Answer: Algae is actually a sign of a healthy pond, and it's very normal for new ponds to host an algal bloom. But it can get invasive and most people consider it unsightly. "Good bacteria" may sound like a misnomer, but adding specific bacteria to the pond's water will help control algae. Pond owners can purchase beneficial bacteria in either a dry or liquid form from pond suppliers, and pour it into the pond. The bacteria requires the same nutrients as the algae, so it basically out competes the algae by consuming its food supply and ultimately starving it. Chlorinated water doesn't contain this bacteria and although it will occur naturally over time, the process is often too slow in an artificial environment. Add beneficial bacteria to your pond about once a month in summer; twice a month when temperatures are cooler.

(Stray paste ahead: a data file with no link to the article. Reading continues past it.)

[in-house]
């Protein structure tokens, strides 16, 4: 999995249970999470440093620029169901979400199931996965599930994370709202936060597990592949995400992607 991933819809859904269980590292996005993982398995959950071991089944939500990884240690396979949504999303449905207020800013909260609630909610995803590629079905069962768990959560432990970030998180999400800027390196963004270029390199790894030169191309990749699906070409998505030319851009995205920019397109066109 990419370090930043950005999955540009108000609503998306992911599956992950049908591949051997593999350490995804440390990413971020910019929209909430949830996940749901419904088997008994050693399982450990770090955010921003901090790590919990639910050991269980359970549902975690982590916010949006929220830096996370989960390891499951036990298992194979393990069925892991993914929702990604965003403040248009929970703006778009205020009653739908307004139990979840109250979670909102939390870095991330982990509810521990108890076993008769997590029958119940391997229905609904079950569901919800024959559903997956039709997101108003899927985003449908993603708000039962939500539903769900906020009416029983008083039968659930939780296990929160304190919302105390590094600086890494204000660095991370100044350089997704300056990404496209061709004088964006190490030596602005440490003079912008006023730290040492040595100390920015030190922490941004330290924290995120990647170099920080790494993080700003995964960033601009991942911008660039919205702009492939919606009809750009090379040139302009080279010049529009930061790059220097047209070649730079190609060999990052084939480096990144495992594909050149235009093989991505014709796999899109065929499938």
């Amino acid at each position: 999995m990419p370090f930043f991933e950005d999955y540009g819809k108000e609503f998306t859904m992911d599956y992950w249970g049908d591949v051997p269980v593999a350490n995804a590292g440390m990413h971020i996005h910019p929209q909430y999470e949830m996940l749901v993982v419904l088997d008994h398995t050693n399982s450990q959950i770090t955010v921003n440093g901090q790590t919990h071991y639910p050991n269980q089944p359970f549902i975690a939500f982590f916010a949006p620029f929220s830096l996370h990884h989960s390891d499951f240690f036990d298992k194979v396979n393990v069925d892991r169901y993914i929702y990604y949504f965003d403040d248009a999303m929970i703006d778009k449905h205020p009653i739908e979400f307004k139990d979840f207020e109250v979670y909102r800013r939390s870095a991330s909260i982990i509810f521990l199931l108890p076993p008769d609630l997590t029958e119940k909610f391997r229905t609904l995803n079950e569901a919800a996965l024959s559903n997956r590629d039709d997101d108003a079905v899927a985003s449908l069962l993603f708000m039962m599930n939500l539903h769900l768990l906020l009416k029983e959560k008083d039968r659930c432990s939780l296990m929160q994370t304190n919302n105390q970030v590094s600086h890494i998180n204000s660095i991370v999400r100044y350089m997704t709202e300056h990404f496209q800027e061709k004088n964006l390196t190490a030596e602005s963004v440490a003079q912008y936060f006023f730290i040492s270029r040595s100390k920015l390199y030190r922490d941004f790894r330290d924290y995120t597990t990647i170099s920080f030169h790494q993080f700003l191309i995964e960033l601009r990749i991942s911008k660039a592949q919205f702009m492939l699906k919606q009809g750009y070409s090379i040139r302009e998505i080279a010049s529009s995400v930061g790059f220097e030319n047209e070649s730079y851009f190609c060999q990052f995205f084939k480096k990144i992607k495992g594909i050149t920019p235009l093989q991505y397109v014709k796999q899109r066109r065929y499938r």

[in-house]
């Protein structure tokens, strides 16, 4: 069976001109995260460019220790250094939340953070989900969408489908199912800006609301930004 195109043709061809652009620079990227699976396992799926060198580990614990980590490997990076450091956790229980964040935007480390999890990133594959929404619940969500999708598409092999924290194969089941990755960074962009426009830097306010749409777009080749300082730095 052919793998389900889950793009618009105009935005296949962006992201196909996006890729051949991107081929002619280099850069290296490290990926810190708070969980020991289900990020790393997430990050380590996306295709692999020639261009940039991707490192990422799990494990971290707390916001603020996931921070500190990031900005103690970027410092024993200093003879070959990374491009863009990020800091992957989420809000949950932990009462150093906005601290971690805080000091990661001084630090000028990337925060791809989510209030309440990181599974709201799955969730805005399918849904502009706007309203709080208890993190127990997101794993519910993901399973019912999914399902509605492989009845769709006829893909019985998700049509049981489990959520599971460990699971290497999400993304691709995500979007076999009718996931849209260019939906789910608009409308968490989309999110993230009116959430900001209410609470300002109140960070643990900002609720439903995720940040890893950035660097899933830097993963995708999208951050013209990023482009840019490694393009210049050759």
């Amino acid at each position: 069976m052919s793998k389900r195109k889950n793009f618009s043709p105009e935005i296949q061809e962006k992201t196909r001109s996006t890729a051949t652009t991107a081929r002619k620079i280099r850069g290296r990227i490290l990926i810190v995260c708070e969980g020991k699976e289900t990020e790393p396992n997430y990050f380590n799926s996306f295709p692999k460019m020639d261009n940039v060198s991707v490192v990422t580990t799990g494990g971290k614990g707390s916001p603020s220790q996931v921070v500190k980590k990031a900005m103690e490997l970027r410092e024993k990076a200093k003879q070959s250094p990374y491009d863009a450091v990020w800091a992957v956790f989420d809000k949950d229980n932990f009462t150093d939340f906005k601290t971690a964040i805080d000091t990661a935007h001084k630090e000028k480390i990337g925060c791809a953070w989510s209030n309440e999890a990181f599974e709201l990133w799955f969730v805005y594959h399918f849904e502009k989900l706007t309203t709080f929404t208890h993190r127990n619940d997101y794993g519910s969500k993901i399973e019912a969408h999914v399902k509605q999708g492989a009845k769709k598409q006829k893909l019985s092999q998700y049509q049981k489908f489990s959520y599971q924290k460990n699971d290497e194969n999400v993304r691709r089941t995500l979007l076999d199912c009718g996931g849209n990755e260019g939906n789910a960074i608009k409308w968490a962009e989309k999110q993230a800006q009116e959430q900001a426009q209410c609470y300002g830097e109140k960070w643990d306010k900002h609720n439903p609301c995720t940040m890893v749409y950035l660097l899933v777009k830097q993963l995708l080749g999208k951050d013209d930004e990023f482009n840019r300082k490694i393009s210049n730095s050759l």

A biological filter, sometimes called a biological clarifier, provides a location where bacteria can easily colonize. The filter keeps algae away and has moving water, which provides an oxygen source for the bacteria. Used together, the filter and the beneficial bacteria will help keep your pond's water clean and clear.
The bacteria go dormant from late fall to early spring when temperatures cool. Be patient because it won't work overnight. If the algae's appearance bothers you, scuff up a rod, such as a broom handle, with sandpaper and then using it to "twirl" up the algae like spaghetti. Add the nitrogen-rich algae to your compost heap and it will really heat up!
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